With respect to direct infringement, the appeals court rejected Rosetta Stone’s argument that it is reversible error for a district court to decline to address all factors in the Fourth Circuit’s nine-factor, non-exclusive, totality-of-the-circumstances test for likelihood of confusion. The opinion suggests, however, that “[i]n the future . . . a district court opting not to address a given factor or group of factors should provide at least a brief explanation of its reasons.” The appellate court did, however, fault the district court for applying a too-demanding standard to Rosetta Stone’s evidence of intent to cause confusion, actual confusion, and consumer sophistication. This portion of the opinion contains a discussion of anecdotal and survey evidence, including in-house studies on confusion performed by Google. The Fourth Circuit also criticized the district court’s functionality analysis for focusing on whether Rosetta Stone’s mark made Google’s product more useful, rather than considering whether the mark was functional as Rosetta Stone used it. The appellate disposition of this functionality affirmative defense precludes Google’s further use of it in the litigation, but the remainder of the disposition simply leaves open the path for future litigation over the facts.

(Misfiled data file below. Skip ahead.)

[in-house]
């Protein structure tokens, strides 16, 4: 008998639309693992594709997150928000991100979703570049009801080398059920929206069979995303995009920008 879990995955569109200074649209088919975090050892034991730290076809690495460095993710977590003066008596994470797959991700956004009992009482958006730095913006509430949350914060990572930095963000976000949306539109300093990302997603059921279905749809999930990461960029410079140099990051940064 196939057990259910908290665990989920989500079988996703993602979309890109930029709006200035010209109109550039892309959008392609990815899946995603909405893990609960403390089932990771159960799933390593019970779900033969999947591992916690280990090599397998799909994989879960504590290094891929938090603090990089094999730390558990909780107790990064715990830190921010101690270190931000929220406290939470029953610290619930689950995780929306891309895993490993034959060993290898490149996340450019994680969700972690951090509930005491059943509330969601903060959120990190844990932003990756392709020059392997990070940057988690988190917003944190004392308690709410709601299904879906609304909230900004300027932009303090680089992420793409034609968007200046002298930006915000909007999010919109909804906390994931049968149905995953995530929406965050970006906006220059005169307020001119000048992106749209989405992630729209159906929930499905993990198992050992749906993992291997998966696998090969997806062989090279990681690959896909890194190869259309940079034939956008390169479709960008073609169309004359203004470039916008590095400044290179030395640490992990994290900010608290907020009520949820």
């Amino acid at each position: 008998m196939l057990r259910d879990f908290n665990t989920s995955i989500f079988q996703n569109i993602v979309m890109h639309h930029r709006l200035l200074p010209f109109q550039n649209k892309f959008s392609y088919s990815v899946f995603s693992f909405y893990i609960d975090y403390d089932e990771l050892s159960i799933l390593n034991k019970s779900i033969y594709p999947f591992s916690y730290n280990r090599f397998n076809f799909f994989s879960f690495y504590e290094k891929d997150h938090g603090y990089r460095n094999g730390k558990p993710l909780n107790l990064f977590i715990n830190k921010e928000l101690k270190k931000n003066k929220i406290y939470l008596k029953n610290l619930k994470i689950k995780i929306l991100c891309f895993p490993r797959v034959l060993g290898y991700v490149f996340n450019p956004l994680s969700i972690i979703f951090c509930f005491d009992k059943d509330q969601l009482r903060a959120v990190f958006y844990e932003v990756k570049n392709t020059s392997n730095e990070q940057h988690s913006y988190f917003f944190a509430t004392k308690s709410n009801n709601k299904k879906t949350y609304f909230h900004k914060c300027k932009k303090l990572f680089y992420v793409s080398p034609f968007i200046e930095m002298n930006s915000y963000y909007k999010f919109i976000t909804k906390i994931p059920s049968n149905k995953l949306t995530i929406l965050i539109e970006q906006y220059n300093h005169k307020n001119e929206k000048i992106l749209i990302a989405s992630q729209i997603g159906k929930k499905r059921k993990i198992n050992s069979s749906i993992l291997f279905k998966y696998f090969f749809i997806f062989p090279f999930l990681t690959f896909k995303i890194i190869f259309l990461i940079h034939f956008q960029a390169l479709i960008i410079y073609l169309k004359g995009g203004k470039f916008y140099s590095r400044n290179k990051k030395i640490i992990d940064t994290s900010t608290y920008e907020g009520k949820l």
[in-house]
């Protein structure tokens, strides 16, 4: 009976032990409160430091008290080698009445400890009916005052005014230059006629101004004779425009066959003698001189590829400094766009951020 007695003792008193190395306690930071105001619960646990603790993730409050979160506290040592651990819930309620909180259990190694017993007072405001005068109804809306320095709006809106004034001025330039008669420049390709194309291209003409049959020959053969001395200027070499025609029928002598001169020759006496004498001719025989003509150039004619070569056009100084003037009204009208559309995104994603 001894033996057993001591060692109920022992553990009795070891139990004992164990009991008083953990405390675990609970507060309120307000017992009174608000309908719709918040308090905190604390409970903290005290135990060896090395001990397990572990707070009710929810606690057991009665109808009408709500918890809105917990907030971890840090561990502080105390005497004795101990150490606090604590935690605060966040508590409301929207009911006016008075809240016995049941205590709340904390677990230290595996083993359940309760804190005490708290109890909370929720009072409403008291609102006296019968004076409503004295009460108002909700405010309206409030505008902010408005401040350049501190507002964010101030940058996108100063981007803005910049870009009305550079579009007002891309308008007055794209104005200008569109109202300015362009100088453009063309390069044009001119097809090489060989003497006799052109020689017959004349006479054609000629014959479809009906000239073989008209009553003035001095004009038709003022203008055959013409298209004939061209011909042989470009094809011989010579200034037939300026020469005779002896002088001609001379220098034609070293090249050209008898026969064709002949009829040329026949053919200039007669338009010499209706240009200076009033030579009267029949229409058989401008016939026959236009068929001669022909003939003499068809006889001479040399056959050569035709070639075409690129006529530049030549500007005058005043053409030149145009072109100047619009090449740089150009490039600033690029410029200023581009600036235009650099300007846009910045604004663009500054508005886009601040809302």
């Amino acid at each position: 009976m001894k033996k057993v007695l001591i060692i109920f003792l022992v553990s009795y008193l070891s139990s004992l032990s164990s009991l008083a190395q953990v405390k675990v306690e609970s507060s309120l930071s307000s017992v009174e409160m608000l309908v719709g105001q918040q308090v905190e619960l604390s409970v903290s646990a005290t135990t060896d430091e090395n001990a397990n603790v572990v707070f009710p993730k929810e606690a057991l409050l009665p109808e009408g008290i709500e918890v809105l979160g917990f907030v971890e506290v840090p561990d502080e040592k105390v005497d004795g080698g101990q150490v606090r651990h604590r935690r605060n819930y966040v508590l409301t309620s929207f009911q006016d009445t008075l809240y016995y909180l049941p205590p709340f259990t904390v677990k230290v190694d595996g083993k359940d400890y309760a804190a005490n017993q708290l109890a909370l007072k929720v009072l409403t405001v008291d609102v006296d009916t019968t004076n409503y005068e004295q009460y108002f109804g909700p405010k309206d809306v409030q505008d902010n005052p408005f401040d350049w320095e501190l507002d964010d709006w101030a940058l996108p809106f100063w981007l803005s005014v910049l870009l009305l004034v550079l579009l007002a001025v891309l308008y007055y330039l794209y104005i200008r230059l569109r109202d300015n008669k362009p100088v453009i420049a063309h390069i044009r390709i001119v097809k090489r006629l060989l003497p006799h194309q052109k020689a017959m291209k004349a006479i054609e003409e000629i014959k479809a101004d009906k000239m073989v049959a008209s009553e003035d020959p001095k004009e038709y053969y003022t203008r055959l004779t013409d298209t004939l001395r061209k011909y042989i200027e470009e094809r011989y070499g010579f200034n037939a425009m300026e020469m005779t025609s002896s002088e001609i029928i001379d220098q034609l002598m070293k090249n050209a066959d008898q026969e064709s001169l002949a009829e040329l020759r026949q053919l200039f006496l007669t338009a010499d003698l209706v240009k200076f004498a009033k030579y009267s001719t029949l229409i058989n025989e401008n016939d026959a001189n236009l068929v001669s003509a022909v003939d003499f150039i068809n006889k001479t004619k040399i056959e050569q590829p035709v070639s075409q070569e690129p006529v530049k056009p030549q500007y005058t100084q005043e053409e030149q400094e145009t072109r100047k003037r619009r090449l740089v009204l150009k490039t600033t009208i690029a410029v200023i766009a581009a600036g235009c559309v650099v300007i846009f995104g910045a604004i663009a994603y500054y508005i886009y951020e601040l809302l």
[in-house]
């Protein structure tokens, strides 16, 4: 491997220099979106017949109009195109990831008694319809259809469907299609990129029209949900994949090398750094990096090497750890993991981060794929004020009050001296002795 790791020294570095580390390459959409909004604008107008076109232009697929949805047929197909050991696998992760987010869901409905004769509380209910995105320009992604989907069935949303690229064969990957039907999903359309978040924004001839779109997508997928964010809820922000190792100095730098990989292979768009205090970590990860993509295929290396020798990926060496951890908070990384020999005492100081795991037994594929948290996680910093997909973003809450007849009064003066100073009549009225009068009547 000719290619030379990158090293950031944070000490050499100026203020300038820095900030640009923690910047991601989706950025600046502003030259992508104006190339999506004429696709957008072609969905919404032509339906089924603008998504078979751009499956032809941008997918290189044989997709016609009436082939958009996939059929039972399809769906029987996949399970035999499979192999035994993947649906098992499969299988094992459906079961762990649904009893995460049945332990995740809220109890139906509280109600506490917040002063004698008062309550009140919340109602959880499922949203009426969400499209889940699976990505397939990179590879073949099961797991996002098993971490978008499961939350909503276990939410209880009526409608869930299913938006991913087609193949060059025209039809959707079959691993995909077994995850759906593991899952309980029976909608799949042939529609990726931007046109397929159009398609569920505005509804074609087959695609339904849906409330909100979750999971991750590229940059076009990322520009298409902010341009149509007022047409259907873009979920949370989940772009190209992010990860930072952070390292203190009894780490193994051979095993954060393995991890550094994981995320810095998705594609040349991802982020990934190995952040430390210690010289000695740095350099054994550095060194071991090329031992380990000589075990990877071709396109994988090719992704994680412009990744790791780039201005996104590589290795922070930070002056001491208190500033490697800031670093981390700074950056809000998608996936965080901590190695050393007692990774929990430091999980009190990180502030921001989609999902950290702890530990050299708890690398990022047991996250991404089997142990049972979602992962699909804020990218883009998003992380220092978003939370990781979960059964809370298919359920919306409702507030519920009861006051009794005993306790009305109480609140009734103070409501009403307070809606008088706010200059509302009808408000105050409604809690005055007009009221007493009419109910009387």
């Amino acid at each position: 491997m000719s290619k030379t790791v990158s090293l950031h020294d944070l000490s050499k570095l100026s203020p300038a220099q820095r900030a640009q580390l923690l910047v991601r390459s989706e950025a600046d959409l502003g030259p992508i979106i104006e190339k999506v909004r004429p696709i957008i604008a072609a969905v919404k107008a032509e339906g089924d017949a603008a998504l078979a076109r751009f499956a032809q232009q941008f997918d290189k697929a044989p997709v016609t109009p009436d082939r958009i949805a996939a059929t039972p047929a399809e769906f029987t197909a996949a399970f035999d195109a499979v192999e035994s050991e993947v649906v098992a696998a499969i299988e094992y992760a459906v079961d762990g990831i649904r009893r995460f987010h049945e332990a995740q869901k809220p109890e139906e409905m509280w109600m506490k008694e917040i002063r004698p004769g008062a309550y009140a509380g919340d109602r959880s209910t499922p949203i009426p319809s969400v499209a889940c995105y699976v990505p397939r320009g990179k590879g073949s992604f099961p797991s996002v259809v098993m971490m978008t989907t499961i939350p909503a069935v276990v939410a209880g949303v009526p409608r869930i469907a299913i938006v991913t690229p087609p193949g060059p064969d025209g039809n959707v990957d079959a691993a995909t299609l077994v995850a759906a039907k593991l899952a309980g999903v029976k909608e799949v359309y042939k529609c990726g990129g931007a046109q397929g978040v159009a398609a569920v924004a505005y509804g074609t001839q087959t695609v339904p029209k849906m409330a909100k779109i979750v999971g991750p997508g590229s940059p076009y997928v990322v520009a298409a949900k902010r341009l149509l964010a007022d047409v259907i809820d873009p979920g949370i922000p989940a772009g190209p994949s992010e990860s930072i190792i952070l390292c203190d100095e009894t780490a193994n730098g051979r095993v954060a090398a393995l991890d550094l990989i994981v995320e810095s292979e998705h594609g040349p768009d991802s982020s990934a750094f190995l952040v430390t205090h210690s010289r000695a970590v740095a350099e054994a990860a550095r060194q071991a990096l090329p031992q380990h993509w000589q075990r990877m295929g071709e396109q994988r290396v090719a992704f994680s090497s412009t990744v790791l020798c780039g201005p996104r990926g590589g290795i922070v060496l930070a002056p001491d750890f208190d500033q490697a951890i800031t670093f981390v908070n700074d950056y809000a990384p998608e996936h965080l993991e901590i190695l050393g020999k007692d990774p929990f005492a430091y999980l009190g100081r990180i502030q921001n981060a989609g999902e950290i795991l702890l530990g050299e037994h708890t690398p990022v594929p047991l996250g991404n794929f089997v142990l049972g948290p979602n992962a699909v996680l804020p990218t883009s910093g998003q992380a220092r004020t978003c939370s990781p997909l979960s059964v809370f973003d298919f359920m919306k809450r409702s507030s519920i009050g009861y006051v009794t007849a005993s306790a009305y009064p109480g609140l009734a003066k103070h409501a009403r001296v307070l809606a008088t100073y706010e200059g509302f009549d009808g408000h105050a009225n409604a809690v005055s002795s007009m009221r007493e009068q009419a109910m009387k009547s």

On contributory infringement, the Fourth Circuit held that the district court relied too heavily on the Second Circuit’s decision in Tiffany (NJ) Inc. v. eBay Inc., 600 F.3d 93 (2d Cir. 2010), which was an appeal from a jury verdict rather than a decision at the summary judgment stage.